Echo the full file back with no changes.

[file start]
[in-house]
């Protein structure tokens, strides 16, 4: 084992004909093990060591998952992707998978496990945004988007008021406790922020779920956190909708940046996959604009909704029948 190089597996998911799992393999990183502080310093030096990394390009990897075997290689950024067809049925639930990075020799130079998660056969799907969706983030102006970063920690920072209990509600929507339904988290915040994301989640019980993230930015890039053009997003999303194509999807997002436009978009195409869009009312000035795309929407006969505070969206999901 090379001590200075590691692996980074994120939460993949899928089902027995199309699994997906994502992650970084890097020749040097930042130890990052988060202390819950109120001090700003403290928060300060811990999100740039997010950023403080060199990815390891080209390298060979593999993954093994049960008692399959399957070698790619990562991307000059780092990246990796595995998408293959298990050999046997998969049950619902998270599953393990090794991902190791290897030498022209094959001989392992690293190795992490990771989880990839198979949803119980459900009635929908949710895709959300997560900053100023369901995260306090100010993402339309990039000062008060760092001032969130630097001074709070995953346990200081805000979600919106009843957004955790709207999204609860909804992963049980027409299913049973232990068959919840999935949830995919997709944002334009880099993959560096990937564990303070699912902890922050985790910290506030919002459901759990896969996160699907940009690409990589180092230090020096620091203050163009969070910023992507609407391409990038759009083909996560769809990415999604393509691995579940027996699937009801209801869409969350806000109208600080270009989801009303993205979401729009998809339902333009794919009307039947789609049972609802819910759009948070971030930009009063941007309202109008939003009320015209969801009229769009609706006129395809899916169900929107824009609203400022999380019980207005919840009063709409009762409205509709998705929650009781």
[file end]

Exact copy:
[in-house]
């Protein structure tokens, strides 16, 4: 084992004909093990060591998952992707998978496990945004988007008021406790922020779920956190909708940046996959604009909704029948 190089597996998911799992393999990183502080310093030096990394390009990897075997290689950024067809049925639930990075020799130079998660056969799907969706983030102006970063920690920072209990509600929507339904988290915040994301989640019980993230930015890039053009997003999303194509999807997002436009978009195409869009009312000035795309929407006969505070969206999901 090379001590200075590691692996980074994120939460993949899928089902027995199309699994997906994502992650970084890097020749040097930042130890990052988060202390819950109120001090700003403290928060300060811990999100740039997010950023403080060199990815390891080209390298060979593999993954093994049960008692399959399957070698790619990562991307000059780092990246990796595995998408293959298990050999046997998969049950619902998270599953393990090794991902190791290897030498022209094959001989392992690293190795992490990771989880990839198979949803119980459900009635929908949710895709959300997560900053100023369901995260306090100010993402339309990039000062008060760092001032969130630097001074709070995953346990200081805000979600919106009843957004955790709207999204609860909804992963049980027409299913049973232990068959919840999935949830995919997709944002334009880099993959560096990937564990303070699912902890922050985790910290506030919002459901759990896969996160699907940009690409990589180092230090020096620091203050163009969070910023992507609407391409990038759009083909996560769809990415999604393509691995579940027996699937009801209801869409969350806000109208600080270009989801009303993205979401729009998809339902333009794919009307039947789609049972609802819910759009948070971030930009009063941007309202109008939003009320015209969801009229769009609706006129395809899916169900929107824009609203400022999380019980207005919840009063709409009762409205509709998705929650009781």